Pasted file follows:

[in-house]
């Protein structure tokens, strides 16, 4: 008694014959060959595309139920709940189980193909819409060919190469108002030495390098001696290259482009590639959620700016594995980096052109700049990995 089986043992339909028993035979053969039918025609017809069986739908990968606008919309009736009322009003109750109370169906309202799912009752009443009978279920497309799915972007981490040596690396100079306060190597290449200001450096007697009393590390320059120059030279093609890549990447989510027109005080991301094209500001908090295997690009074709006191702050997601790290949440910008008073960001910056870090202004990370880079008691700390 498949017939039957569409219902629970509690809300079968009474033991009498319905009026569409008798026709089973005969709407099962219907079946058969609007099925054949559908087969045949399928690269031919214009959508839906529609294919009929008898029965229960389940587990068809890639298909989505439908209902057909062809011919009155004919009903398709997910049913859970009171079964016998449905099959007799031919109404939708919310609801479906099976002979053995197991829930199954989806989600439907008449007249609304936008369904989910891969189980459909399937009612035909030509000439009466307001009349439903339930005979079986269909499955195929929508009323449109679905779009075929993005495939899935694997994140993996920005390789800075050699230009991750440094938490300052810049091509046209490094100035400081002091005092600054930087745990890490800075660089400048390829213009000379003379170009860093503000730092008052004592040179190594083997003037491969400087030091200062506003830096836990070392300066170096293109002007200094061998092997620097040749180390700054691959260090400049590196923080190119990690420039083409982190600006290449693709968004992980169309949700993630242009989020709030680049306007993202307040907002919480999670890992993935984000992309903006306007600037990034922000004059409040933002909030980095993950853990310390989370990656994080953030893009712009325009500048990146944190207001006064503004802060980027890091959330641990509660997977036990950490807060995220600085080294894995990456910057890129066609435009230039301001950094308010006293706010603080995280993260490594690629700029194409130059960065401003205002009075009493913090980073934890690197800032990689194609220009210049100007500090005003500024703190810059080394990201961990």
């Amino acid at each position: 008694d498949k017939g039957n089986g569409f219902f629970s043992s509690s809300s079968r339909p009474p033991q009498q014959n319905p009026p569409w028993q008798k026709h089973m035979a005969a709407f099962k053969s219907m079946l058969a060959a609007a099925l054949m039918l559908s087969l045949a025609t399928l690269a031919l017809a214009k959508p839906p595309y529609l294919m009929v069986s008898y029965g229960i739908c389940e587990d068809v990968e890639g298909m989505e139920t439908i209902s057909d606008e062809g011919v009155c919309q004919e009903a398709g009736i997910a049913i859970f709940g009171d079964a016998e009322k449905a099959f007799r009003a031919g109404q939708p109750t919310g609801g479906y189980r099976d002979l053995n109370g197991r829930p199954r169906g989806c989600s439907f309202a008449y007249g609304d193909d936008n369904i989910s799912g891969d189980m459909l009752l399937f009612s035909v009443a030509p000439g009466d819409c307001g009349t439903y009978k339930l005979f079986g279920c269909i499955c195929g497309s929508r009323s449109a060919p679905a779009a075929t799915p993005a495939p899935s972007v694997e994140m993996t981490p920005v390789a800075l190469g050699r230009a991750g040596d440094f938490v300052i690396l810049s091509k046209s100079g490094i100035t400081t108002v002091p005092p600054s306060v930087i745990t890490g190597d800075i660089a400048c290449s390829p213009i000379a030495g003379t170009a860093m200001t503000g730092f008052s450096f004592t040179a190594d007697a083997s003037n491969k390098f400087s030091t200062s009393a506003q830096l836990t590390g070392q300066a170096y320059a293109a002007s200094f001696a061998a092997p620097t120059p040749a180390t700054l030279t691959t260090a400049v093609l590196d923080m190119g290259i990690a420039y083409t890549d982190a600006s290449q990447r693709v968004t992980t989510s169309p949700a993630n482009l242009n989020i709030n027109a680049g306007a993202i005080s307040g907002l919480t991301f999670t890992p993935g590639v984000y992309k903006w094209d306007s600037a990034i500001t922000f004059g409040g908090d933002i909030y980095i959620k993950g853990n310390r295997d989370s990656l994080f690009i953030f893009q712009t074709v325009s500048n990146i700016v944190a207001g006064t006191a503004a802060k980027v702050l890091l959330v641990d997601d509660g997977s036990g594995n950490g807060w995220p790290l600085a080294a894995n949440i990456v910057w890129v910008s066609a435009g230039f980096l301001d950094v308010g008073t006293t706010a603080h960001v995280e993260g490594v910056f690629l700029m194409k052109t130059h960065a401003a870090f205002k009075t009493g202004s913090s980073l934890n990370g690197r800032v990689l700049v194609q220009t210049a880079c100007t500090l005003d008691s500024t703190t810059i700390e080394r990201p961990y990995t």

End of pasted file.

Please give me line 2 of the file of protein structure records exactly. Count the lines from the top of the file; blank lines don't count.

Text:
């Protein structure tokens, strides 16, 4: 008694014959060959595309139920709940189980193909819409060919190469108002030495390098001696290259482009590639959620700016594995980096052109700049990995 089986043992339909028993035979053969039918025609017809069986739908990968606008919309009736009322009003109750109370169906309202799912009752009443009978279920497309799915972007981490040596690396100079306060190597290449200001450096007697009393590390320059120059030279093609890549990447989510027109005080991301094209500001908090295997690009074709006191702050997601790290949440910008008073960001910056870090202004990370880079008691700390 498949017939039957569409219902629970509690809300079968009474033991009498319905009026569409008798026709089973005969709407099962219907079946058969609007099925054949559908087969045949399928690269031919214009959508839906529609294919009929008898029965229960389940587990068809890639298909989505439908209902057909062809011919009155004919009903398709997910049913859970009171079964016998449905099959007799031919109404939708919310609801479906099976002979053995197991829930199954989806989600439907008449007249609304936008369904989910891969189980459909399937009612035909030509000439009466307001009349439903339930005979079986269909499955195929929508009323449109679905779009075929993005495939899935694997994140993996920005390789800075050699230009991750440094938490300052810049091509046209490094100035400081002091005092600054930087745990890490800075660089400048390829213009000379003379170009860093503000730092008052004592040179190594083997003037491969400087030091200062506003830096836990070392300066170096293109002007200094061998092997620097040749180390700054691959260090400049590196923080190119990690420039083409982190600006290449693709968004992980169309949700993630242009989020709030680049306007993202307040907002919480999670890992993935984000992309903006306007600037990034922000004059409040933002909030980095993950853990310390989370990656994080953030893009712009325009500048990146944190207001006064503004802060980027890091959330641990509660997977036990950490807060995220600085080294894995990456910057890129066609435009230039301001950094308010006293706010603080995280993260490594690629700029194409130059960065401003205002009075009493913090980073934890690197800032990689194609220009210049100007500090005003500024703190810059080394990201961990």